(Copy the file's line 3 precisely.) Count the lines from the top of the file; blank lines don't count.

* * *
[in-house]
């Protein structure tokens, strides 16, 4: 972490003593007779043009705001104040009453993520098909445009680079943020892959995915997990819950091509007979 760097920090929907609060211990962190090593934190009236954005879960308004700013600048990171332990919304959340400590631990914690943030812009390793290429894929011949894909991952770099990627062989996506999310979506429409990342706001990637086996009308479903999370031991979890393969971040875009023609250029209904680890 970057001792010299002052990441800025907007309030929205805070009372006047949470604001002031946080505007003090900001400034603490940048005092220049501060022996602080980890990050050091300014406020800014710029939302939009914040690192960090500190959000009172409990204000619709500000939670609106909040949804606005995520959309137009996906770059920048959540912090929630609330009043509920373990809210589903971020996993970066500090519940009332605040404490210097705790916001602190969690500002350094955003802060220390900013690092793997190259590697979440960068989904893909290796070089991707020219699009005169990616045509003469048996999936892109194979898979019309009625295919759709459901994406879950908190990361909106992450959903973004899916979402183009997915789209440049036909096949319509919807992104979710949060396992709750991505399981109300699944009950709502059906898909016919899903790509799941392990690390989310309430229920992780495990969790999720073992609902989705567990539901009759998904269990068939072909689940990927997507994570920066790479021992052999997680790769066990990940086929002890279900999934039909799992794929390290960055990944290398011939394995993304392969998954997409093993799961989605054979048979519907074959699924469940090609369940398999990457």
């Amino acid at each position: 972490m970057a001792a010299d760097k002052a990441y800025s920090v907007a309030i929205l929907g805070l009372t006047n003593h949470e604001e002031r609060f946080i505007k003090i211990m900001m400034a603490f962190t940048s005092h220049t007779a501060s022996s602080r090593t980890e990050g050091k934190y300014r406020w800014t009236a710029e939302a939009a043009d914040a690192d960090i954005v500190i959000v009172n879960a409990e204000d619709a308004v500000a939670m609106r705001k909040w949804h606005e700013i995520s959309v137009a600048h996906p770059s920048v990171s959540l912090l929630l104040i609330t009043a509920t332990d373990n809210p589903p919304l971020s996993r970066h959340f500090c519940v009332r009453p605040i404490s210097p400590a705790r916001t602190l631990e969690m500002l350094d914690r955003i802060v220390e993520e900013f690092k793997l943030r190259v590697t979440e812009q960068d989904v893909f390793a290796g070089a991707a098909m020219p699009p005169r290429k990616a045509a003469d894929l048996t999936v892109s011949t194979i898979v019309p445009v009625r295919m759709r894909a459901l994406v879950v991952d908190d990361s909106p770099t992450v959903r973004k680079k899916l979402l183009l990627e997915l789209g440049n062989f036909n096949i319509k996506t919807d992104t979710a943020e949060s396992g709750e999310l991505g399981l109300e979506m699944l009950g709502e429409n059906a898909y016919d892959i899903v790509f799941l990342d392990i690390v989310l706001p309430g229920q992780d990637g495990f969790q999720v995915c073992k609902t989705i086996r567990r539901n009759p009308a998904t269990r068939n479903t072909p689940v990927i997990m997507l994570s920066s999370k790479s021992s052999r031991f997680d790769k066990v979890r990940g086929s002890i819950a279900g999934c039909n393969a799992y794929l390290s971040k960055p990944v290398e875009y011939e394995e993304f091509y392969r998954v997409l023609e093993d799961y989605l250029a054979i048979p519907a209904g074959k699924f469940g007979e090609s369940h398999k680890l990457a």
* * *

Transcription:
């Amino acid at each position: 972490m970057a001792a010299d760097k002052a990441y800025s920090v907007a309030i929205l929907g805070l009372t006047n003593h949470e604001e002031r609060f946080i505007k003090i211990m900001m400034a603490f962190t940048s005092h220049t007779a501060s022996s602080r090593t980890e990050g050091k934190y300014r406020w800014t009236a710029e939302a939009a043009d914040a690192d960090i954005v500190i959000v009172n879960a409990e204000d619709a308004v500000a939670m609106r705001k909040w949804h606005e700013i995520s959309v137009a600048h996906p770059s920048v990171s959540l912090l929630l104040i609330t009043a509920t332990d373990n809210p589903p919304l971020s996993r970066h959340f500090c519940v009332r009453p605040i404490s210097p400590a705790r916001t602190l631990e969690m500002l350094d914690r955003i802060v220390e993520e900013f690092k793997l943030r190259v590697t979440e812009q960068d989904v893909f390793a290796g070089a991707a098909m020219p699009p005169r290429k990616a045509a003469d894929l048996t999936v892109s011949t194979i898979v019309p445009v009625r295919m759709r894909a459901l994406v879950v991952d908190d990361s909106p770099t992450v959903r973004k680079k899916l979402l183009l990627e997915l789209g440049n062989f036909n096949i319509k996506t919807d992104t979710a943020e949060s396992g709750e999310l991505g399981l109300e979506m699944l009950g709502e429409n059906a898909y016919d892959i899903v790509f799941l990342d392990i690390v989310l706001p309430g229920q992780d990637g495990f969790q999720v995915c073992k609902t989705i086996r567990r539901n009759p009308a998904t269990r068939n479903t072909p689940v990927i997990m997507l994570s920066s999370k790479s021992s052999r031991f997680d790769k066990v979890r990940g086929s002890i819950a279900g999934c039909n393969a799992y794929l390290s971040k960055p990944v290398e875009y011939e394995e993304f091509y392969r998954v997409l023609e093993d799961y989605l250029a054979i048979p519907a209904g074959k699924f469940g007979e090609s369940h398999k680890l990457a």